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Tiger Faces "Failed Legacy" - Page 2

post #19 of 71

 

Quote:
Tiger cheated on his wife, he didn't kill anyone, engage in a high speed chase while driving a white Explorer, rob a bank or blow up a building.  It's news now because Tiger was/is an icon and the media enjoys "exposing" such people to the public because it makes them money.  Babe Ruth was a drunk and womanizer, but 50 years later he's placed on a pedestal and everyone cried foul when Barry Bonds broke his record along with Aarons.  Chamberlin claims to have slept with over 20,000 women but is mostly remembered for being one of the greatest centers in basketball.   Most sports legends of the past weren't angels, but today, most are remembered for their accomplishments within their sport, not their failures as a human being.

 

 

I wouldn't excuse any of their behavior.  Tiger is an exception because his outing was the begining of his downfall and it was entirely his own doing.  Hard to argue that poor personal choices lead to his current slide down the ranks.

post #20 of 71


Sorry, wrong Ford.... as for the killing part, there was a "," not an "and" between the two intentionally.  Thanks
 

Quote:
Originally Posted by Harmonious View Post



Just to set the record straight, O.J. wasn't driving the Explorer Bronco. The killing part, well.........................e2_whistling.gif
 

 



 

post #21 of 71

I checked wikipedia as well, you really want to compare those names to Tiger Woods?  I never said Tiger was the first African American to play golf, I stated he changed the stereotype, big difference. 
 

Quote:
Originally Posted by ND Fan View Post

 

Wow?!

 

Lee Elder, Calvin Peete, Vijay Singh,  and a several others, Ever heard of these guys?

 

Racism in golf doesn't exist any more does it?  No more than it does in the NBA.  If you have the skills and the ability to play you get in, skin color is no longer a factor and I am not old enough to know a time when it was.  I have been playing for 30 years.

 

Here's a little African American history in golf...

 

1896 - John Shippen became the first black to play in the U.S. Open. He began the second day of the event tied for first place!  He had a disastrous stroke of luck that began when his drive landed in a sand trap. He took eleven strokes to complete the 13th hole!

1899 - Dr. George Grant - Invented the golf tee, it was the first to be registered by the US Patent office. But, the prominent Boston dentist never marketed his invention. Twenty-five years later, a white golfer patented a tee, marketed it, and was credited with the invention.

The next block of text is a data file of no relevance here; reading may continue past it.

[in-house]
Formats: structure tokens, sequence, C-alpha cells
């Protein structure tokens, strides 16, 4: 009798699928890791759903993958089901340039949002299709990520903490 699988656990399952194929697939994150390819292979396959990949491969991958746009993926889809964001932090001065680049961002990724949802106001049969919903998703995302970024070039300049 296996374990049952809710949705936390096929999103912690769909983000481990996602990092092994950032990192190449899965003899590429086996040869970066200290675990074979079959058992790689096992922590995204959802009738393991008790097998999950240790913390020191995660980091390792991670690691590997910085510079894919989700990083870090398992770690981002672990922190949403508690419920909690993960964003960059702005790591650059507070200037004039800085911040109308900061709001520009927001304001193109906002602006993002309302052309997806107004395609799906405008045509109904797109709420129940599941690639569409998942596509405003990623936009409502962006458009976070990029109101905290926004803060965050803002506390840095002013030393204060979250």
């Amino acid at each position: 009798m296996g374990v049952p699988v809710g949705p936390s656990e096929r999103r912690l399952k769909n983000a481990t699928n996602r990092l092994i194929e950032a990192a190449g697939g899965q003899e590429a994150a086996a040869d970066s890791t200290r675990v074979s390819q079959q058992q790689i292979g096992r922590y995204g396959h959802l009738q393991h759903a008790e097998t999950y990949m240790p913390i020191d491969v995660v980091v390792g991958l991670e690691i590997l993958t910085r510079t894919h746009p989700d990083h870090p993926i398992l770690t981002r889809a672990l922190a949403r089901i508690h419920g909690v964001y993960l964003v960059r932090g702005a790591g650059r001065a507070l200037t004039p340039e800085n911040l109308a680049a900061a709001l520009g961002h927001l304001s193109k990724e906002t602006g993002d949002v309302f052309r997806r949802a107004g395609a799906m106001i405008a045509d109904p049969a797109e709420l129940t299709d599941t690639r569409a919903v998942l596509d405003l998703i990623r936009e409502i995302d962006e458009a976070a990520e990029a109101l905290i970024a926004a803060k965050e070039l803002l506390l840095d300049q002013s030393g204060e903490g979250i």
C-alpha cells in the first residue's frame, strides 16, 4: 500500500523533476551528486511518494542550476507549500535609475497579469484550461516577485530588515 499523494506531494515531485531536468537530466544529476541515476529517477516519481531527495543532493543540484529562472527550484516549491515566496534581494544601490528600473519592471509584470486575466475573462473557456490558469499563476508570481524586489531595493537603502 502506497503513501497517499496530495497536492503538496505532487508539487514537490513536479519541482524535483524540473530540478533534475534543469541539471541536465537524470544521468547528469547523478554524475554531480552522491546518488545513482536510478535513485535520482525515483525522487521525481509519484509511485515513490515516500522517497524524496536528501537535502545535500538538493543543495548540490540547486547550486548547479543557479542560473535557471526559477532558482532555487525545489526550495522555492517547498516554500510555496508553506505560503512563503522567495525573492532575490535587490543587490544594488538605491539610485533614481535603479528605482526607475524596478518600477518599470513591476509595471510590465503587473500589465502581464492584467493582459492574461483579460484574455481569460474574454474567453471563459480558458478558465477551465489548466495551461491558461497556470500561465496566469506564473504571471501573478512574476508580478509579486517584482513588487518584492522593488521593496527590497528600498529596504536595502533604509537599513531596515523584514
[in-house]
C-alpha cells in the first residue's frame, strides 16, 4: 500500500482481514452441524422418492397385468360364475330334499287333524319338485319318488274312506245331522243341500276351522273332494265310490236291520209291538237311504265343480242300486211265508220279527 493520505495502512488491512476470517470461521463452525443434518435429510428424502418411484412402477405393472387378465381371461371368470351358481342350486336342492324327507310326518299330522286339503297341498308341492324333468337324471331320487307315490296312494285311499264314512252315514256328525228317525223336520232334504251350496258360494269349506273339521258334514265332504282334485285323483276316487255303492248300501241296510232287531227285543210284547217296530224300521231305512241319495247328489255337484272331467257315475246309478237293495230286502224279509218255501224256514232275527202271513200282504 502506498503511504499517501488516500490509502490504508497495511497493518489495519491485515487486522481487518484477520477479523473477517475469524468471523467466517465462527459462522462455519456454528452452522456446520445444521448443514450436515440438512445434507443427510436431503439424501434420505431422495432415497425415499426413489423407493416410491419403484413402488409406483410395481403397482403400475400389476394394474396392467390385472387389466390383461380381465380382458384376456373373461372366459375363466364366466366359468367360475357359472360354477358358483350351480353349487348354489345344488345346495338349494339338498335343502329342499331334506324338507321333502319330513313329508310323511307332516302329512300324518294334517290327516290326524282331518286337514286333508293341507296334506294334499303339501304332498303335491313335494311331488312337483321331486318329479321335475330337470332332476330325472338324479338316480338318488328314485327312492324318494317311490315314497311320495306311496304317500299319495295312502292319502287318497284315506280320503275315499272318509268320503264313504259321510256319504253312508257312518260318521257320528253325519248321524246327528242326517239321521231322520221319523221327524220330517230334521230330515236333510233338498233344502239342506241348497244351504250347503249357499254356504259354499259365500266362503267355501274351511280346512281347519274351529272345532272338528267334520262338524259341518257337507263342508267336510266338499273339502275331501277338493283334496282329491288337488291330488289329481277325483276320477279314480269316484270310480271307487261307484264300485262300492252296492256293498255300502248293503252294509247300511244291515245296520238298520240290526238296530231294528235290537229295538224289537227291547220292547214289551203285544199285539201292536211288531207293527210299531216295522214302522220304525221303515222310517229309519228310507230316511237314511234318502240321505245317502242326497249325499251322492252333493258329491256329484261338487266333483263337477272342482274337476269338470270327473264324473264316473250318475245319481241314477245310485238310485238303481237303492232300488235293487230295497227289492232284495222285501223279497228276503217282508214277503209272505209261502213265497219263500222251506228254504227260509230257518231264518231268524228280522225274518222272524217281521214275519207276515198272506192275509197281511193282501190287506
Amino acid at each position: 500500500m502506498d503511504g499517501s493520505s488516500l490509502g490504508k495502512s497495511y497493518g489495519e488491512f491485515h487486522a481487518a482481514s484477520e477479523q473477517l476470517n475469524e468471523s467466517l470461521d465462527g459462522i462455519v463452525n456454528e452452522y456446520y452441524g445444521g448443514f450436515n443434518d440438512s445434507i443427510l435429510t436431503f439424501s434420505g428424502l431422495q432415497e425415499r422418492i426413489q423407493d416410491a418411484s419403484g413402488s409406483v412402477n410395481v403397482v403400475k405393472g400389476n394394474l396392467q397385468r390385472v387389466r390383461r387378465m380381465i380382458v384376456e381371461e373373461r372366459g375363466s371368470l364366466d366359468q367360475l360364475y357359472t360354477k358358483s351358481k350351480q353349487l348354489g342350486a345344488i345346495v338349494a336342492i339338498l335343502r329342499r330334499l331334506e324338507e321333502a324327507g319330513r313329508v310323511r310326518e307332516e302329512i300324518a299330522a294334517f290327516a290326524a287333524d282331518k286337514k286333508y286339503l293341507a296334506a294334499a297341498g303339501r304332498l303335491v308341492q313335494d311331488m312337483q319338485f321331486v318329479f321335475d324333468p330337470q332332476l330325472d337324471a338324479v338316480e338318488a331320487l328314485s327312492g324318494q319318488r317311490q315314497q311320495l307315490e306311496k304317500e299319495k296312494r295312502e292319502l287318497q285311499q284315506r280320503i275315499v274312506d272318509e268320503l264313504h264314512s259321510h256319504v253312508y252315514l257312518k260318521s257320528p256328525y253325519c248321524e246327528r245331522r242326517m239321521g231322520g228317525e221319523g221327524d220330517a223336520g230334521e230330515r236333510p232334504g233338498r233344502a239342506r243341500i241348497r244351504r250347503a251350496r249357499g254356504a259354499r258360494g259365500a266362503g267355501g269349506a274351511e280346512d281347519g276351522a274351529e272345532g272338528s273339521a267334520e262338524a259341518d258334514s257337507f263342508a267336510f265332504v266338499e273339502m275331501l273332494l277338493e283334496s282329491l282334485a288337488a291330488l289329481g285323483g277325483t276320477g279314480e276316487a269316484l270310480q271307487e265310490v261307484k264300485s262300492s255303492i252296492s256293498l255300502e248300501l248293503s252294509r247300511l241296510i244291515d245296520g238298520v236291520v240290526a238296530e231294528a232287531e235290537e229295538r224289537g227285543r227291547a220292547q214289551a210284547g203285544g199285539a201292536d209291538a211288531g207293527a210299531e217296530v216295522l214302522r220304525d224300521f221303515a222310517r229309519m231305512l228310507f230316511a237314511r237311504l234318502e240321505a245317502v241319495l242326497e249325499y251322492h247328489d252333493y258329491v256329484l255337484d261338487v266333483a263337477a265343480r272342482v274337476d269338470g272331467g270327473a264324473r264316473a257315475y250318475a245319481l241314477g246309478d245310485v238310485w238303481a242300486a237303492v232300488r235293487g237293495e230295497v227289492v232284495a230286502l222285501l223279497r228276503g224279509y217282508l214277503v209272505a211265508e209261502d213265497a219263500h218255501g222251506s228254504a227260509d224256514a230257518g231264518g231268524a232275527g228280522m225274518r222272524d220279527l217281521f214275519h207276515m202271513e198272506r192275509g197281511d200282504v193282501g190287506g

*date un clear - Ann Gregory is reputed to be the first black woman to enter a USGA event.*date un clear -under research.

1925 - George Adams became a founding member of the United Golf Association.

1934 - In search of information about 'James "Pat" Ball'?

1935 - Women's Eastern Champion -Rhonda Fowler was a pioneering black woman golfer.

1946 - Bill Powell designs and opens Clearview G.C.

1948 - Theodore "Rags" Rhodes, Bill Spiller and Madison Gunther filed a civil lawsuit against the PGA, for civil rights violations. The PGA changes to an 'invitation only" format to avoid its legal and moral obligations to let these black men play in the PGA tournaments. But by standing up and taking a stance these men made significant in-roads and gained empathy for the movement.

1950 - Ann Gregory wins the National UGA Tournament in Washington, D.C., she won a total of six championships of the seven tournaments that she entered.

1954 - Harold Dunovant turned pro and was one of the first black golfers to attend the PGA Business School in Long Beach, California. He is the head pro at Minorcas Golf Course in Winston Salem and the founder of the National Black Golfers Hall of Fame.

1956-  Ann Gregory  becomes the first African American to enter the U.S. Amateur Championship held in Indianapolis, Indiana.

1962 - Charlie Sifford becomes the first African American PGA Tour member.

1963 - Althea Gibson broke the color line, and as it is well documented was highly successful as a tennis professional.

1964 - Pete Brown Win's the Waco Open.

1966 - Ben Davis was admitted to the Michigan PGA.

1967 - Renee Powell Joined the LPGA Tour and was a active competitor for 13 years. Now She works with the golfing industry promoting minority golf and running Clearview Golf Course founded by her father.

1968 -
Ben Davis becomes the first Black head Golf Course Pro at Rackham Golf Course in Detroit, MI.

1975 - Lee Elder becomes the first black to play at the Masters Tournament at Augusta National.

1979 - Lee Elder played on the U.S. Ryder Cup Team

1991 - First Black member of Augusta National admitted.

1997 - Eldrick " Tiger" Woods becomes the first African-American Masters Champion

 

 



 

post #22 of 71

Rather than seen as a "loser" or a "failure", Tiger may be seen as a "what might have been, if not...".  For many years, he was the odds-on favorite to win every tournament he entered.  His winning percentage was higher than anyone, past or present (I believe, but I could be wrong). At 34, he had reached the absolute peak of his career.  His future looked to be a continuation of his past. And yet, now he may never win again, due to injury and/or dubious personal flaws.

 

If his downfall was due only to injury, like Hogan, he would be seen in a more sympathetic light, and definitely not as a failure.  But he spectacularly failed to live up to his corporate-manufactured public image, which removes any sympathy that many people may have had (I'll put myself in that category as well).   Regardless whether he passes Nicklaus or not, I will always view that as a failure,

post #23 of 71

97 Professional Wins

71 wins on the PGA Tour - 3rd all time, 2 behind Jack who has 73 and Tiger SHOULD pass that.

14 majors - 2nd all time

Won 3 majors in one year

Career Slam

38 win on the European Tour - 3rd all time (not a ful time member on that tour)

Dominated Amateur Golf

Dominted NCAA Golf

Money Leader 9 times and single handedly raised tournament purses for all PGA Tour tournaments with his presence

Vardon Trophy winner 8 times

Rookie of the Year Winner

PGA Player of the year, 10 times

PGA TOUR player of the year, 10 times

Byron Nelson Award winner 9 times

 

 

Failed Legacy?  Are you kidding me????????

 

What's with people and their convenient short memories these days???